For some students, extensive course offerings, extra-curricular choices and pre-employment training opportunities just aren’t enough to reach school success. Outside circumstances that weigh on a student’s mind can have a detrimental effect on his or her education. Brad Lampe, the Instructional Coach for Clarke Schools, heard from teachers time after time that they wished there was an organization that could help students beyond the typical school day, and so the Student-Teacher Assistance Team (STAT) was created.
Made up of 14 teachers and administrators at Clarke Schools, STAT was built to identify and meet the needs of students who require more than the curriculum can offer. At-risk students are paired with a teacher to build and strengthen a bond with the school through emotional support and assistance. There are four categories of need determined by the Student-Teacher Assistance Team with help from the school counselors’ offices:
- Level 1 – Students with suicidal ideation/Living with or having backgrounds of abuse
- Level 2 – Students living in poverty
- Level 3 – Students trying to deal with family or identity issues
- Level 4 – Students at risk of failing or dropping out of school
The STAT program was kicked off at the beginning of the 2016-17 school year, but it was soon realized that emotional support wouldn’t really help the students living in poverty. A food and clothing pantry run strictly for Clarke students and their families was established as the most effective way to offer assistance. While there is already a food and clothing pantry downtown available to the citizens of Osceola, the Clarke School Pantry is meant to provide food and proper clothing to students and their families so they can focus on their education rather than whether or not they or their parents will get to eat that day.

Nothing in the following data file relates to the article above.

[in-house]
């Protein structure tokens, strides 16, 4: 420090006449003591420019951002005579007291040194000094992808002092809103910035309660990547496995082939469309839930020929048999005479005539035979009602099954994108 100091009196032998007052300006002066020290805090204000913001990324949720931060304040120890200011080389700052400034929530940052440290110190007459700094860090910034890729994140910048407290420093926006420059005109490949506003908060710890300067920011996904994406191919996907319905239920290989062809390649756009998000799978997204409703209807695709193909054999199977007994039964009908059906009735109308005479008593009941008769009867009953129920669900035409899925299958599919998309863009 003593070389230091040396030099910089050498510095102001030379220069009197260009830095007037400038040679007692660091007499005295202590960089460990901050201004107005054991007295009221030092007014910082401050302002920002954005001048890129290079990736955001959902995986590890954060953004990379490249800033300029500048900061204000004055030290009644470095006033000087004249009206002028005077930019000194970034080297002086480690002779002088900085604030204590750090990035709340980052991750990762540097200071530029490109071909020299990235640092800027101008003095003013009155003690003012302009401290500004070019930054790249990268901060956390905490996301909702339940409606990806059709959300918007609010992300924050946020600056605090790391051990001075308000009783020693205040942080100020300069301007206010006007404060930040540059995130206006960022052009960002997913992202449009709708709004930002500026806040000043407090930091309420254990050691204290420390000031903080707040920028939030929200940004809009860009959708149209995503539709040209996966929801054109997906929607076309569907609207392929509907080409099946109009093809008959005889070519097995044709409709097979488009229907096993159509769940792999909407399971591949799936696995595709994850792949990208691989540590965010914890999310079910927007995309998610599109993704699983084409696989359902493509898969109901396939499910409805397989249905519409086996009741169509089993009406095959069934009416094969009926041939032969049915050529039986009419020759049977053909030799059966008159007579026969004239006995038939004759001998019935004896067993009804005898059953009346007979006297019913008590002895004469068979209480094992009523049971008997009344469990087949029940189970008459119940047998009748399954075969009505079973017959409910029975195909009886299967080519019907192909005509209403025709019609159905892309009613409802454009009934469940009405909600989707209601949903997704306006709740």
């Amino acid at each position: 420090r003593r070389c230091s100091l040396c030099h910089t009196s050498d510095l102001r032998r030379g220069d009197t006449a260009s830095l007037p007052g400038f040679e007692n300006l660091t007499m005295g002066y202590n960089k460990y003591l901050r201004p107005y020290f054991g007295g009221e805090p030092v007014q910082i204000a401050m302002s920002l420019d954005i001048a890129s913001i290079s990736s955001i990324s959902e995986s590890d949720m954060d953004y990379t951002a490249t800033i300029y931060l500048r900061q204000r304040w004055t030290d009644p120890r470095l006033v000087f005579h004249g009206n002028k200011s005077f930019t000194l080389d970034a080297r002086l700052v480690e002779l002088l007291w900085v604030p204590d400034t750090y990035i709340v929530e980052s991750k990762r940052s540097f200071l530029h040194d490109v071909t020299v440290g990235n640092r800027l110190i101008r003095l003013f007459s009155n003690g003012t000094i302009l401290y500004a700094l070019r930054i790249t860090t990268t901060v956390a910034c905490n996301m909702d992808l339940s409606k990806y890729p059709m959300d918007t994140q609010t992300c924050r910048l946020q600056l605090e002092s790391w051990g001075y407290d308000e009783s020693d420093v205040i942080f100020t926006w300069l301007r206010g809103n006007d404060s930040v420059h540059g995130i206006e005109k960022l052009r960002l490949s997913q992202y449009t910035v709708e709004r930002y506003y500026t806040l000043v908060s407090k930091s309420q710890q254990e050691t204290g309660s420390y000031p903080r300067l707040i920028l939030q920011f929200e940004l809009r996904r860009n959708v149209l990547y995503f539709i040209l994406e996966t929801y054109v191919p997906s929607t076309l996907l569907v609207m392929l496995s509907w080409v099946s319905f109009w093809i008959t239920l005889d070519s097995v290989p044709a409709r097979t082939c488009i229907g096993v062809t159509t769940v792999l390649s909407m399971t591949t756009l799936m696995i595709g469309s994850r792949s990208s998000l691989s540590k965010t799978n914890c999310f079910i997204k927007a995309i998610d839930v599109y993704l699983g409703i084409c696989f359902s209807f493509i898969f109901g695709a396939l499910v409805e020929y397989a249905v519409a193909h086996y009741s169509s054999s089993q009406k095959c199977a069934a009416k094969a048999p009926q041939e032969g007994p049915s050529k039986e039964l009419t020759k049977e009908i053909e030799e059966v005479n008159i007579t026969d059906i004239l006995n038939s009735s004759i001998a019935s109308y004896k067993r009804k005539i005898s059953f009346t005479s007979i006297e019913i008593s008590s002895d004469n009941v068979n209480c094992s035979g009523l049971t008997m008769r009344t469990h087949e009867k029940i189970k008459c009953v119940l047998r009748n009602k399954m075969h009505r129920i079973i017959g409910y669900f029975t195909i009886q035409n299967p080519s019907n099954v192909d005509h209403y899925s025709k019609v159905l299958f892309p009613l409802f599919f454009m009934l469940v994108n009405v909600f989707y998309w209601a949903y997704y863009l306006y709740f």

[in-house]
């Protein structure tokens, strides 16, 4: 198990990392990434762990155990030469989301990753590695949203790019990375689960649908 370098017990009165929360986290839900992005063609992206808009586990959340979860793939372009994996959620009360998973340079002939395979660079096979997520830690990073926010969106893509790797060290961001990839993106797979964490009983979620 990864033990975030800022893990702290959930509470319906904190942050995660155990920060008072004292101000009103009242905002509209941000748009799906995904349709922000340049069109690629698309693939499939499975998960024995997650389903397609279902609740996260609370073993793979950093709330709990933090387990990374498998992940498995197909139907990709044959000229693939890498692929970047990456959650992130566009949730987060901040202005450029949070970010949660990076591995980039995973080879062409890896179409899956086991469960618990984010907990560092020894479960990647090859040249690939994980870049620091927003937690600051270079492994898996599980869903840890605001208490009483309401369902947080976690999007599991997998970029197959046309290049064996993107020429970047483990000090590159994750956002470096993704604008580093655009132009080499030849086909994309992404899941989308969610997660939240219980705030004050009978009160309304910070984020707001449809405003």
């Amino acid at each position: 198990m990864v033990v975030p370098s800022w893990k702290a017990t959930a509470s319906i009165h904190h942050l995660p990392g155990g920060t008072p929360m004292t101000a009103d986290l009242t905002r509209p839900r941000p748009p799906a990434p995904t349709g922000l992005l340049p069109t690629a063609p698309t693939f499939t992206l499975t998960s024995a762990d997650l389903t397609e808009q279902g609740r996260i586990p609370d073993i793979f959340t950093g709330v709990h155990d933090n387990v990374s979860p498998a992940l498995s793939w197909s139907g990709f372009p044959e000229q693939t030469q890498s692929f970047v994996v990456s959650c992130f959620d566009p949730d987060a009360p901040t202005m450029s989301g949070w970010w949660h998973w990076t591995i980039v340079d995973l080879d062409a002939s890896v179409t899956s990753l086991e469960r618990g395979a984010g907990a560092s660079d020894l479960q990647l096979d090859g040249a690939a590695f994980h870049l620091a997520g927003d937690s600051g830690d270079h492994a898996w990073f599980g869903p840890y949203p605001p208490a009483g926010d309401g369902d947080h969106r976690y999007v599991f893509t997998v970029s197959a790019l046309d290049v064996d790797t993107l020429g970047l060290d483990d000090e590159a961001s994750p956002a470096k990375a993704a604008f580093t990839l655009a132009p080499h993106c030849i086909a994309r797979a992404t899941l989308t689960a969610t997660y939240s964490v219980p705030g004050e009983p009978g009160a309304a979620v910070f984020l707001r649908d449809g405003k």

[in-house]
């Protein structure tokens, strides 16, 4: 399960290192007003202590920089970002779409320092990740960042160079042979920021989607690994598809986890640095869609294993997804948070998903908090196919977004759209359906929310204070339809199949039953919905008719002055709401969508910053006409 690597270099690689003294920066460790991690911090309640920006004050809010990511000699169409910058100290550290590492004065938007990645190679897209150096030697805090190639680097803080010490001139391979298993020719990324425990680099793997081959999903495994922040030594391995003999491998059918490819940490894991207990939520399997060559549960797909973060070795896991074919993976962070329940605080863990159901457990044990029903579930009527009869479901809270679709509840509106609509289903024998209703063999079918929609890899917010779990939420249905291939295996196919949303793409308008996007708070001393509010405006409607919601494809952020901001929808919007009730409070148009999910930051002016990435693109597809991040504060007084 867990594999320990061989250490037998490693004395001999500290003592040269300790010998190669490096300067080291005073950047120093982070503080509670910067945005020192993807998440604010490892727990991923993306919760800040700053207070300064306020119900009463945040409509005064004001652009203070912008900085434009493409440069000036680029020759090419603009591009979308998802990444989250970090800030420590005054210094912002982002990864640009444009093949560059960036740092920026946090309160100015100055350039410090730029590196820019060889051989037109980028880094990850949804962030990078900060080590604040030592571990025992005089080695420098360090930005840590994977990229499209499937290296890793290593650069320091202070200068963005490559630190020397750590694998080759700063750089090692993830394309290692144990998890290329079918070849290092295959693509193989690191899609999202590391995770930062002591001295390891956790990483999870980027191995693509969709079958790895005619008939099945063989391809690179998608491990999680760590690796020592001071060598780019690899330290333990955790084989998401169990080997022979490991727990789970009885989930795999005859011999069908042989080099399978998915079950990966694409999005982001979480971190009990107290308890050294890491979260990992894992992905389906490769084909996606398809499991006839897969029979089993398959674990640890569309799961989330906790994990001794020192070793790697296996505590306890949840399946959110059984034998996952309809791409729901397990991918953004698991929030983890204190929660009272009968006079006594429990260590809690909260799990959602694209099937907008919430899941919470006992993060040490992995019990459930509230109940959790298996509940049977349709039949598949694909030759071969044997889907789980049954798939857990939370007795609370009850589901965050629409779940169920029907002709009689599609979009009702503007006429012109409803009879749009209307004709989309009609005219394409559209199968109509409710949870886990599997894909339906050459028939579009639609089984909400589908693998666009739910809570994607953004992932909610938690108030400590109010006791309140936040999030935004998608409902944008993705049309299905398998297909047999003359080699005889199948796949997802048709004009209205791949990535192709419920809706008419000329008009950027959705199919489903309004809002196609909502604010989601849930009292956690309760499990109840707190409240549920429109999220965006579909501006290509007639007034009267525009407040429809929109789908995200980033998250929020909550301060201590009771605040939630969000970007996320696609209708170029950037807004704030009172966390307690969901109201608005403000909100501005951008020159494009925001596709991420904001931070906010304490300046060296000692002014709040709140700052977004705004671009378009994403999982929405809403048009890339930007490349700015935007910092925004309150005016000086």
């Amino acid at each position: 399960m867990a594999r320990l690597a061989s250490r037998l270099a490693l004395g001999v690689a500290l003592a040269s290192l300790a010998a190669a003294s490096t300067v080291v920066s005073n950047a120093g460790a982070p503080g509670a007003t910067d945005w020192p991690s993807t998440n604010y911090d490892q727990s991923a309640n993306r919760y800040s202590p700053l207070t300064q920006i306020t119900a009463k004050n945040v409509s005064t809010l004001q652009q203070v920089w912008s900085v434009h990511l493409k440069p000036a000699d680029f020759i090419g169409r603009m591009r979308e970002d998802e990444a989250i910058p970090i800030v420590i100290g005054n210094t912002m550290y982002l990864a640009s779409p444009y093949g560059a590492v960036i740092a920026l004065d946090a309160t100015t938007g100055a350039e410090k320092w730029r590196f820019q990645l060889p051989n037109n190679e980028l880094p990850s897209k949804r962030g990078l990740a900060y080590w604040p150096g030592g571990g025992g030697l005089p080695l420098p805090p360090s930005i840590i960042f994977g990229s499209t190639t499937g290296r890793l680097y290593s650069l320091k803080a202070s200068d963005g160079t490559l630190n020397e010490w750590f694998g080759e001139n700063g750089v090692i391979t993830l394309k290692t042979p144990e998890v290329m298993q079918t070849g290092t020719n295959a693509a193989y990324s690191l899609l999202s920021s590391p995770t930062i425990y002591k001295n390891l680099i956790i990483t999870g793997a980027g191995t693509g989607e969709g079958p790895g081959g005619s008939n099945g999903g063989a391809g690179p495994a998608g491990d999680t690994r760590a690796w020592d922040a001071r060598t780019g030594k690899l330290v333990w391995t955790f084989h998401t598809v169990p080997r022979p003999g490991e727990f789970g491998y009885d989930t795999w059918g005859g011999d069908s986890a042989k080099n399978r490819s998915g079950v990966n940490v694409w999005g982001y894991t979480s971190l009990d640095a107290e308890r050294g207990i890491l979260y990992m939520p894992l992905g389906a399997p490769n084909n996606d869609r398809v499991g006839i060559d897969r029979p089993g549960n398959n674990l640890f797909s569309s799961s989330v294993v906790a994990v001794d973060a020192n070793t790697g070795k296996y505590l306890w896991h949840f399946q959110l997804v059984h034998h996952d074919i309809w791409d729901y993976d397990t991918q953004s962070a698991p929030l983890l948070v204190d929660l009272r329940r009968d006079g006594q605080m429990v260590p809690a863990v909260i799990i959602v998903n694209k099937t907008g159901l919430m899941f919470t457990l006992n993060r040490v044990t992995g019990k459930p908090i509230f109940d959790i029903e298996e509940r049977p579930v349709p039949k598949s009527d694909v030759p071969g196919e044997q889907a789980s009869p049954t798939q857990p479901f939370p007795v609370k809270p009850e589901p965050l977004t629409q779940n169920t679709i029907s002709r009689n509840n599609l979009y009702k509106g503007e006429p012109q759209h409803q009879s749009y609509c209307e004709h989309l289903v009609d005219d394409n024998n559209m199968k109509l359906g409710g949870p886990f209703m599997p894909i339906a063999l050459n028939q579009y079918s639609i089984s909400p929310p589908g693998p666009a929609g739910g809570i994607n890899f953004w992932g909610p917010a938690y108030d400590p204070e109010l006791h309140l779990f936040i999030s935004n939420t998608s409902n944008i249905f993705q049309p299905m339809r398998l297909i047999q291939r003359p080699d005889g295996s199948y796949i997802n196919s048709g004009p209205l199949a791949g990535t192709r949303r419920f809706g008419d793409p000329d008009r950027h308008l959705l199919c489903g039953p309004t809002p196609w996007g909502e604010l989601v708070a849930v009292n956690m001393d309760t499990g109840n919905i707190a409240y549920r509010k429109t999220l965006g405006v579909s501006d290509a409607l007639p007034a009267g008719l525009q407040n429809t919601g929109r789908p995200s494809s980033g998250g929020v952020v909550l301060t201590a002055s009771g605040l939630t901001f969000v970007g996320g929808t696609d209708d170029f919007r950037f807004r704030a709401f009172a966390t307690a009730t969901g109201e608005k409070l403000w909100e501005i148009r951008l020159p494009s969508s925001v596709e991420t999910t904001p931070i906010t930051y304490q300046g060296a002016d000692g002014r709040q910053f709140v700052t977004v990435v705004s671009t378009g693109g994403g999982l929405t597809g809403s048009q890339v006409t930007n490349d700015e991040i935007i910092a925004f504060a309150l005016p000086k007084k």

The pantry is managed by Brad Lampe, Jean Bahls and Becky Jones-Webb, without whose hard work and passion it would never have come to life. Mike Sitzman of Cross Ministries was instrumental in creating the pantry through generous donations, including storage tubs, hanging hardware and barrels of hangers to organize and display donations. The pantry has also recently won a grant to purchase a refrigerator to store perishable food items and was able to repurpose shelving from the library remodel that was recently completed. STAT runs the pantry strictly through community contributions, with no money from school district and by donating their own time.
The goal of the pantry is to fill in the gaps that keep students living in poverty from succeeding at school,” said Brad Lampe. “When you only have one or two outfits suitable to wear to school or you’re worrying about your parents and siblings going to bed hungry, it can be a real challenge to focus on classes and homework and the experience of school. We want to ease that worry.”
The pantry started at the end of April, opening each Friday after school for an hour. Since then, STAT has been able to assist 35 families with sufficient clothing and food, and hope to be able to continue that assistance throughout the summer, opening their doors each Monday afternoon from 4-5pm. With students out of school for the summer and not receiving a school lunch or breakfast, more and more families are in need of meals for home.
There has been such appreciation from the families we’ve been able to help,” said Brad. “There is no entitlement and everyone who has come in has taken only what they need. The “Thank yous” you get from the families who come to the pantry are a tone of gratitude you don’t normally see. It’s in their words and their eyes, and we know we’re really making a difference.”